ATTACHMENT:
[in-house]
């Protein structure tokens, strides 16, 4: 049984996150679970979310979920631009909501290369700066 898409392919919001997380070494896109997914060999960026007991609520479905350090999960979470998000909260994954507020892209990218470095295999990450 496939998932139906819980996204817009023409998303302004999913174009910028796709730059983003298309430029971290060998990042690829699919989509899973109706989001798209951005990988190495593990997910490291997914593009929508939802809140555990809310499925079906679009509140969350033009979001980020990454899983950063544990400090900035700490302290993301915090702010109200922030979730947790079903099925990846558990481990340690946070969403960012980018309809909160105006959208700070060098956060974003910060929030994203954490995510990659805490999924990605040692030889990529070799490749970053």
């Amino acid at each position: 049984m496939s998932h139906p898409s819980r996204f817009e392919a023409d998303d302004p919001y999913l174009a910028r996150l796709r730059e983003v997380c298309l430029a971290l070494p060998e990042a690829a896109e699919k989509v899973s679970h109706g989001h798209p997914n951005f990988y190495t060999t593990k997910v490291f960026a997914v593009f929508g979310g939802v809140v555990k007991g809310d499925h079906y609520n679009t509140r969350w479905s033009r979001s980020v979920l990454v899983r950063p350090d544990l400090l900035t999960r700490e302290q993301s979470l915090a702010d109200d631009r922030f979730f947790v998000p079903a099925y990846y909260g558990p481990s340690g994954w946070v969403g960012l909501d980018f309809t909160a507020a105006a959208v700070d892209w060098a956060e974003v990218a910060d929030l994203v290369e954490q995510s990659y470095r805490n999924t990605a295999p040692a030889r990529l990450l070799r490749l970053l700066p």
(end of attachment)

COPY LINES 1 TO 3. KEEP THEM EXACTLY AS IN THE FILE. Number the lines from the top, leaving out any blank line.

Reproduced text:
[in-house]
């Protein structure tokens, strides 16, 4: 049984996150679970979310979920631009909501290369700066 898409392919919001997380070494896109997914060999960026007991609520479905350090999960979470998000909260994954507020892209990218470095295999990450 496939998932139906819980996204817009023409998303302004999913174009910028796709730059983003298309430029971290060998990042690829699919989509899973109706989001798209951005990988190495593990997910490291997914593009929508939802809140555990809310499925079906679009509140969350033009979001980020990454899983950063544990400090900035700490302290993301915090702010109200922030979730947790079903099925990846558990481990340690946070969403960012980018309809909160105006959208700070060098956060974003910060929030994203954490995510990659805490999924990605040692030889990529070799490749970053």
């Amino acid at each position: 049984m496939s998932h139906p898409s819980r996204f817009e392919a023409d998303d302004p919001y999913l174009a910028r996150l796709r730059e983003v997380c298309l430029a971290l070494p060998e990042a690829a896109e699919k989509v899973s679970h109706g989001h798209p997914n951005f990988y190495t060999t593990k997910v490291f960026a997914v593009f929508g979310g939802v809140v555990k007991g809310d499925h079906y609520n679009t509140r969350w479905s033009r979001s980020v979920l990454v899983r950063p350090d544990l400090l900035t999960r700490e302290q993301s979470l915090a702010d109200d631009r922030f979730f947790v998000p079903a099925y990846y909260g558990p481990s340690g994954w946070v969403g960012l909501d980018f309809t909160a507020a105006a959208v700070d892209w060098a956060e974003v990218a910060d929030l994203v290369e954490q995510s990659y470095r805490n999924t990605a295999p040692a030889r990529l990450l070799r490749l970053l700066p």